View Full Version : subject: do you bet this river ?
11-19-2005, 03:16 AM
have 33....(.set of 3's)
Flop: 3 T 9 pot=$9 (rainbow flop)
I'm on the button
CO bets $10
Co bets $15
I raise to $45
Do you bet here ? I hate those 4 card to straight boards. Any 8 gives him a straight. No flush possible on this board, though.
How do you think I played it ?
BTW, I won again tonight. About $150
11-19-2005, 04:33 AM
don't be scared in this situation. Go all in. If he beats you, he's gonna have to show
11-19-2005, 04:39 AM
Call me a wuss, but I would check. The way I've been running I would just want the hand to be over with.
Also what happened preflop? Would he betting the way he had with hands that would contain an 8? Pocket 8's, A8, K8? Hands such as pocket 6's, 7's(probably not), 9's, or 10's be reasonable? Did you have any read on his play, was he possibly trying to steal the blinds before the button got the chance?
I'm not so great at playing myself, so not a whole lot of insight you would gain from recieving criticism from me. I can understand your play though. I may have raised on the flop, mainly because I enjoy fast playing myself. Guess it depends on how your image was perceived by the rest of the table.
Sorry for the lack of organization in the post, but yea.. I'm a little tired. NH anyway though.
11-20-2005, 03:56 AM
Id really need a little more information to make a good choice. In most spots I'm making a value bet here if I think my hand is best.
Some key factors are how much of your stack was already in the pot. If you only hand $30 or less left then all in isn't a bad move. If you've got $200 and he bets you all in then you've got something to think about.
As ZerOT mentioned, the preflop action and the type of player you were up against is key. I don't think you should fear an 8 here but a bigger set is certainly a possibility. If this guy is a decent player then you have to put him on two pair at least to call your big raise but I'd be weary of a set of 9s or 10s.
Knowing when do bet a strong hand that isn't the nuts and when to fold a strong hand when you are beat is one of the hardest things to do but when your decisions get better, this is where you can really improve your win rate. The other factors will get you modest wins and minimized loses but when you can make the most of hands like this, that is when you can really start making profit in NL.
I had to lay down AA twice tonight after flushes hit on the board. I hate folding this hand but until you go all in preflop with it, there is always the risk of running into bad boards. Those folds saved me a huge chunk this evening. You just have to use your judgement and hope for the best.
11-24-2005, 03:21 PM
if you make a bet and he reraises, you will have to lay down the hand.........
I'd check it down and take what you have .... $119 is a tasty pot :)
12-19-2005, 01:27 AM
To me, it depends largely on what kind of player your oppoenent is and what he thinks of you. What hands do you think your oppenent might have? More importantly, what hands do you think he may call or raise with if you bet.
At the end of the day, maybe you are beat and maybe you are not. I don't think that most people will call you unless you are beat. You may get a raise on a bluff (what kind of opponent do you have?), but it sounds like you don't want to call that raise.
Just check in this situation.
I don't think you are going to get a call from a hand that will can beat anyway.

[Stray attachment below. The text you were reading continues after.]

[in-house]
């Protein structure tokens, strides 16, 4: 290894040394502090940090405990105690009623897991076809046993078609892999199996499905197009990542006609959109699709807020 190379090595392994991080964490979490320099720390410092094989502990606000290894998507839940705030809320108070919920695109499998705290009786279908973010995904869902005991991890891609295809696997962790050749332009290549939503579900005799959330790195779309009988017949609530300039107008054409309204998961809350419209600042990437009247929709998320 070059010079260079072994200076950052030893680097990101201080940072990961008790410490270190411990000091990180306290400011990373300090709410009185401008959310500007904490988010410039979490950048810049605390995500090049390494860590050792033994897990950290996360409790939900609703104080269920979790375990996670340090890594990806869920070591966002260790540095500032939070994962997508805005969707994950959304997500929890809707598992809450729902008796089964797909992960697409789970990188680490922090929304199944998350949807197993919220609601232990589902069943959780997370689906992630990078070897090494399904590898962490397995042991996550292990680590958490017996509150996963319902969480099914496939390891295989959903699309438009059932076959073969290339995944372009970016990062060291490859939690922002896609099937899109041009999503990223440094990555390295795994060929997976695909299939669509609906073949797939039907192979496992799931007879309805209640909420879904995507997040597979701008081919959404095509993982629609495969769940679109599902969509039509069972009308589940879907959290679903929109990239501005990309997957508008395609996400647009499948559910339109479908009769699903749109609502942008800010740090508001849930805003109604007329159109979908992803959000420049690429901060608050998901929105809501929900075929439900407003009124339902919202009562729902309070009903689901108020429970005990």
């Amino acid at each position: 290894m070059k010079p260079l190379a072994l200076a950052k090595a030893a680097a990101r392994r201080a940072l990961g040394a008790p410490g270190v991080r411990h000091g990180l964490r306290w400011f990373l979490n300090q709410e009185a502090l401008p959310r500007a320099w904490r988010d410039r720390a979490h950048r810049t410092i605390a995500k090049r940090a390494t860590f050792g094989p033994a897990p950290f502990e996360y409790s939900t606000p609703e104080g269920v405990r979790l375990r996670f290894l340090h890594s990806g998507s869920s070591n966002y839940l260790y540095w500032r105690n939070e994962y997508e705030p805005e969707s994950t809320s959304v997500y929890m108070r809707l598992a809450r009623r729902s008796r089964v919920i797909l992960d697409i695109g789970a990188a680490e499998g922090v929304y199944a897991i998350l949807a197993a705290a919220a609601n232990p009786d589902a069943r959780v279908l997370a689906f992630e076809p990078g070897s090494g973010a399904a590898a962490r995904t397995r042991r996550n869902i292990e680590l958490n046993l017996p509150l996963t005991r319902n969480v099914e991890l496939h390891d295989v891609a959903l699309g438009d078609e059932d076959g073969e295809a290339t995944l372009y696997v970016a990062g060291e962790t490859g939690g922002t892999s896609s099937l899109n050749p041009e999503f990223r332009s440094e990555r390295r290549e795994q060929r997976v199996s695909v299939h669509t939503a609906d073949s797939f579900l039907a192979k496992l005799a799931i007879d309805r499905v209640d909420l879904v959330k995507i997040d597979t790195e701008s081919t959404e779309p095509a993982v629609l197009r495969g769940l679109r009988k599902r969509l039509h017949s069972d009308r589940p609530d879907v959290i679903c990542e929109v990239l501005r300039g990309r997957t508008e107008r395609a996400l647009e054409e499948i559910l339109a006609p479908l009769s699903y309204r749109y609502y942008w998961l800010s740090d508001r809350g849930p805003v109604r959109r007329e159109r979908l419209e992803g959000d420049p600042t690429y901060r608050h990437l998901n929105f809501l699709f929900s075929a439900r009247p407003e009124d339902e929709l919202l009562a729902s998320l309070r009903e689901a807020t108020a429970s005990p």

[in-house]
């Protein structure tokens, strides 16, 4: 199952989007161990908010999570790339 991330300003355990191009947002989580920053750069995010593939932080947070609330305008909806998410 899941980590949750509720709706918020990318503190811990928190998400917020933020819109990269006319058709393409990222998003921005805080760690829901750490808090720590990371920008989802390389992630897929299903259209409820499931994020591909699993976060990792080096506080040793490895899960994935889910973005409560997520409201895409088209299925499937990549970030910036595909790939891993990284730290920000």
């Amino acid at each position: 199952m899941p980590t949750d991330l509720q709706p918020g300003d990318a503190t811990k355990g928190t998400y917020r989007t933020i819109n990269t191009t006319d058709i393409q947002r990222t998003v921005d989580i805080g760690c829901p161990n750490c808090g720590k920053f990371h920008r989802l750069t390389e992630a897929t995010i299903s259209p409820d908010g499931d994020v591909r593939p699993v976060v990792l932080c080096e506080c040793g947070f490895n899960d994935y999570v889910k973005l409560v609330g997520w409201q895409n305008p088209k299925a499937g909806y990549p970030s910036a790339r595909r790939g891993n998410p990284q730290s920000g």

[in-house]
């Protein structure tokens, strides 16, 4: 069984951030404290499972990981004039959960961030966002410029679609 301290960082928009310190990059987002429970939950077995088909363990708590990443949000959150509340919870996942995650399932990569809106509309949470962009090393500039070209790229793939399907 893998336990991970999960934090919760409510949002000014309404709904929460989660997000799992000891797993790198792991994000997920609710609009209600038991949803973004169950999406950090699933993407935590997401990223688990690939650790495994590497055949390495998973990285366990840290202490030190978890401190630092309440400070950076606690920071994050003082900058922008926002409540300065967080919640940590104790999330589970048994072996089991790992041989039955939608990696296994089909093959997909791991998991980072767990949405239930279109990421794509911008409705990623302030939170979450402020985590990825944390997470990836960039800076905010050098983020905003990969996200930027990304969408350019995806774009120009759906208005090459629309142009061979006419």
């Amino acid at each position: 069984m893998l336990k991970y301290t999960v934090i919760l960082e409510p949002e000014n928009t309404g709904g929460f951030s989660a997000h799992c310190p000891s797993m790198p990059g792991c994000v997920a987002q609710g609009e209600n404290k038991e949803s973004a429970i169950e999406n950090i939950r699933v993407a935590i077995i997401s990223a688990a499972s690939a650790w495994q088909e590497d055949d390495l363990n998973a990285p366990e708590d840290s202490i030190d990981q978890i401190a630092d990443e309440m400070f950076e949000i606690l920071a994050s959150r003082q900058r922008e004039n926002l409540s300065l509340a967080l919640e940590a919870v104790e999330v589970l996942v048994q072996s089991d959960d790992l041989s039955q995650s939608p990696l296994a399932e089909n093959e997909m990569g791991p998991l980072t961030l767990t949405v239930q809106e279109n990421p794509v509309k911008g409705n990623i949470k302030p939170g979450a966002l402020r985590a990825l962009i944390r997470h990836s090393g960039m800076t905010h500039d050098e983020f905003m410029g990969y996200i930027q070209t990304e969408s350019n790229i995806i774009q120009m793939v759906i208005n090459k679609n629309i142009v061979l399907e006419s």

12-24-2005, 10:41 AM
Never bet on the river if the only hand that can call is one that is going to beat you.
What if you bet and he goess all in? Mostly likely he has a high pocket pair or AK, but what hand does he have that is likey to call?
I would say check, but I play a more of an ABC approach.
12-28-2005, 01:46 AM
The safe play is to check it back down. If you dont have a good read on this guy then go ahead and just flip over your cards. It takes a really good player to bluff raise you here on the end if you bet and a really bad player to call you with a worse hand then you have.
Still, if he does have two pair then you miss a big opportunity to possibly bust this guy and that is how you make your money in NL.
01-06-2006, 05:15 AM
Why no raise on the flop?
02-01-2006, 04:12 AM
I like the check on the flop. Granted you have two connected cards so if an opponent got in cheap with QJ or 78 you are letting them draw to their strait cheap. Still, if you raise a lot on the flop then you are probably going to only win $19 with your set. The only way of getting called is if you raised the minimum which is just a bad move. By checking, you have a change of getting another $15-$20 bet from your opponent and in the best situation getting your check raise called.
02-01-2006, 07:58 AM
We actually don't have enough info to begin with (stakes, number of players, is Hero SB/BB, who did what PF, etc.).
I looked down and saw he was HU so I guessed he was BB and it's NL or PL (still can't figure how pot is $9). CO bets out. I raise to find out where I am. He re-raises I fold. He's probably got a bigger set. I don't figure a good player is pushing with a draw. (Again, we don't know the players so I gave the Villain credit.)
He folds, I don't have to worry about my small set getting beat when he hits a bigger set or a straight.
I understand your thinking and I'm not saying you're wrong. I just disagree. I like aggression and, if I can, taking the pot down early when I'm not sure I'm dominating. Too bad we'll never know "the rest of the story."
06-19-2007, 06:17 PM
I'm not so great at playing myself.. I think the only way of getting called is if you raised the minimum which is just a bad move.
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